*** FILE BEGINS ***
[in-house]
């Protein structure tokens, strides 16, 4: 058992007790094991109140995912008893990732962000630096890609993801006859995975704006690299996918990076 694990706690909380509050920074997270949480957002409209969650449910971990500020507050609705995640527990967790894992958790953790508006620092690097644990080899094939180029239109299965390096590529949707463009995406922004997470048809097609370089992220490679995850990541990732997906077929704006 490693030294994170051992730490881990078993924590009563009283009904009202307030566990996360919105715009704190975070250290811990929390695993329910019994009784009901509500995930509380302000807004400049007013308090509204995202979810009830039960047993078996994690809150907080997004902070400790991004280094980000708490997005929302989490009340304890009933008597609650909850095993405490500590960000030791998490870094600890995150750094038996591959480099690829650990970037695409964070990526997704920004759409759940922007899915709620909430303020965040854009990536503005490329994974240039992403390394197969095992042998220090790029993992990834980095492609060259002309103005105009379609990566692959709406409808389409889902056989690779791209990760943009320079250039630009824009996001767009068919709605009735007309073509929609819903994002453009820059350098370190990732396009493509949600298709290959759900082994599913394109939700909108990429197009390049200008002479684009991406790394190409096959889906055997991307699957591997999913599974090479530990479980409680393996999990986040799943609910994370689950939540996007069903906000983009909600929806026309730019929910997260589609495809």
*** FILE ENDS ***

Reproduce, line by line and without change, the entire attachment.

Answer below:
[in-house]
């Protein structure tokens, strides 16, 4: 058992007790094991109140995912008893990732962000630096890609993801006859995975704006690299996918990076 694990706690909380509050920074997270949480957002409209969650449910971990500020507050609705995640527990967790894992958790953790508006620092690097644990080899094939180029239109299965390096590529949707463009995406922004997470048809097609370089992220490679995850990541990732997906077929704006 490693030294994170051992730490881990078993924590009563009283009904009202307030566990996360919105715009704190975070250290811990929390695993329910019994009784009901509500995930509380302000807004400049007013308090509204995202979810009830039960047993078996994690809150907080997004902070400790991004280094980000708490997005929302989490009340304890009933008597609650909850095993405490500590960000030791998490870094600890995150750094038996591959480099690829650990970037695409964070990526997704920004759409759940922007899915709620909430303020965040854009990536503005490329994974240039992403390394197969095992042998220090790029993992990834980095492609060259002309103005105009379609990566692959709406409808389409889902056989690779791209990760943009320079250039630009824009996001767009068919709605009735007309073509929609819903994002453009820059350098370190990732396009493509949600298709290959759900082994599913394109939700909108990429197009390049200008002479684009991406790394190409096959889906055997991307699957591997999913599974090479530990479980409680393996999990986040799943609910994370689950939540996007069903906000983009909600929806026309730019929910997260589609495809």